I would argue — and I do argue in sessions — that the pursuit of, striving for, and demand for excellence is not a selfish endeavor. Again, think of the different world we’d live in if more people pursued, strove for and demanded excellence. These simple ideas of taking pride in one’s work, of working together for the greatest possible achievements that benefit the community, and of “being excellent to each other” are antidotes to the horrible cancer devouring our dystopic world.
The solution to humanity’s problems isn’t to genetically modify babies — which yes, they are already doing, disgusting and creepy though that is. It isn’t genetically modifying “food” so that it can be patented and sprayed with increasingly higher levels of toxins. It isn’t militarizing and destroying every last bastion of freedom and individuality. The solution to dystopia is an acceptance of the natural excellence that flows when people push themselves to learn just a little more, or to refine a creative project or vision to make it just a little more pleasing, harmonious, helpful, and beautiful.
Launching drone attacks and preemptive wars is the opposite of being excellent to each other. Fracking and nuclear bombs are the opposite of being excellent to the Earth and all her creatures, including humanity. We can protest all we want, but eventually all those signs, petitions and shouts are just hot air if we don’t set about offering a better alternative to the way things are. Whenever you refuse to settle and continue to strive for excellence, refine your vision, purify your heart and take action steps to implement those abstractions into tangible form, you are not being selfish. On the contrary! You are being and doing exactly what we most need in this world. As Howard Thurman said, “Don’t ask what the world needs. Ask what makes you come alive, and go do it. Because what the world needs is people who have come alive.”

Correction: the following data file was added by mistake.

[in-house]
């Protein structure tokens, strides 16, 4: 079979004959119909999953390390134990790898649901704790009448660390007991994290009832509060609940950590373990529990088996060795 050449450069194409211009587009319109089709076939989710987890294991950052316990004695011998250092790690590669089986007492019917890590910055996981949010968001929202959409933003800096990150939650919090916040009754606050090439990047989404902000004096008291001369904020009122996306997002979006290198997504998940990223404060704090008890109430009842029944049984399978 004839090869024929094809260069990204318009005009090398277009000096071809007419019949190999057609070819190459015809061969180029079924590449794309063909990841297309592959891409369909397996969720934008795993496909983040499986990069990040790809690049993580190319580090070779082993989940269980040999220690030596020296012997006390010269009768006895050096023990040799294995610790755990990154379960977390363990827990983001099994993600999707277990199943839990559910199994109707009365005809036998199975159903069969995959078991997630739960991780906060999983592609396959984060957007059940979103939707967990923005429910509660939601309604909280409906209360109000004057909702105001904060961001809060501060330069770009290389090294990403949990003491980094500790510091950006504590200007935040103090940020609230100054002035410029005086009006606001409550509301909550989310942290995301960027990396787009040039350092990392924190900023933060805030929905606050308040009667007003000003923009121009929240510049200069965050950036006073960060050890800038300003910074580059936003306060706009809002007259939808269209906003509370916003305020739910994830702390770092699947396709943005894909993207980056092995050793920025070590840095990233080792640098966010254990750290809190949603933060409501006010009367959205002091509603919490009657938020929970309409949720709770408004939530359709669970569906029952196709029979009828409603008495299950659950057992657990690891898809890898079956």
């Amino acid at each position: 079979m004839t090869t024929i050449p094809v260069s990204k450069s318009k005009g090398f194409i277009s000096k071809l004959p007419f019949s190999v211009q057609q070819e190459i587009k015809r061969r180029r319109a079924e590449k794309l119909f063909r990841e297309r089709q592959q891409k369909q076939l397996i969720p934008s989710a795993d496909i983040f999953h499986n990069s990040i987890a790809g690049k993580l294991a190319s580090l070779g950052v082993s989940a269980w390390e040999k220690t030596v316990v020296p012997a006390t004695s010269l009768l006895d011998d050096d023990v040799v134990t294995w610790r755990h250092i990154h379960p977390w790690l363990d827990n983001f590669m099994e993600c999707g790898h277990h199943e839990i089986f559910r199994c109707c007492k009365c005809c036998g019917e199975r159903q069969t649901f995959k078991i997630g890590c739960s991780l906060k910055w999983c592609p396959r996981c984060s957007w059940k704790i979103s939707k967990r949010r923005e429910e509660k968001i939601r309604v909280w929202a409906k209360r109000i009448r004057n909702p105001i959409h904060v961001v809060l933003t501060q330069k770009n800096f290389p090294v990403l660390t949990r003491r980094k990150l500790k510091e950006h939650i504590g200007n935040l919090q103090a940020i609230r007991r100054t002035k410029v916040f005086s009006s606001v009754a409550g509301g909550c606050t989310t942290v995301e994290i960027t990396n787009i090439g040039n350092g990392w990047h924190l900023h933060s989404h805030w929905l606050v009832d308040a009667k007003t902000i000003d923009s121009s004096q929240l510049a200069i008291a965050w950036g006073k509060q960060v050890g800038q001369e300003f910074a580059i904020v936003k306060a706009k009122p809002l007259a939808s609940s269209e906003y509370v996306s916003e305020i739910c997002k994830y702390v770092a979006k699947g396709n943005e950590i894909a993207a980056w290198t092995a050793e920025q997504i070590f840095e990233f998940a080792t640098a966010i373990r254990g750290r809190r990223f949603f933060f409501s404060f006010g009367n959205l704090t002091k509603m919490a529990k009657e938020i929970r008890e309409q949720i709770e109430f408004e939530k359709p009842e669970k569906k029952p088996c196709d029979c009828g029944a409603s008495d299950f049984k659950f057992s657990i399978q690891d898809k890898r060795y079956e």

“Be excellent to each other” and the world will change. Come alive and be excellent in all you do, and you will change. You don’t need to be perfect, but self respect and healthy pride go a long way in fostering courage, stamina and a willingness to accept those magical moments of Grace, when the Divine recognizes you “being all that you can be” and inspires and empowers you to step it up a notch. The US Army co-opted “be all that you can be,” so we discount that sentence as a meaningless slogan or — worse –a call to war. What rubbish! Be excellent to each other, including yourself. Be all that you can be, and watch your own life and the world transmute before your very eyes.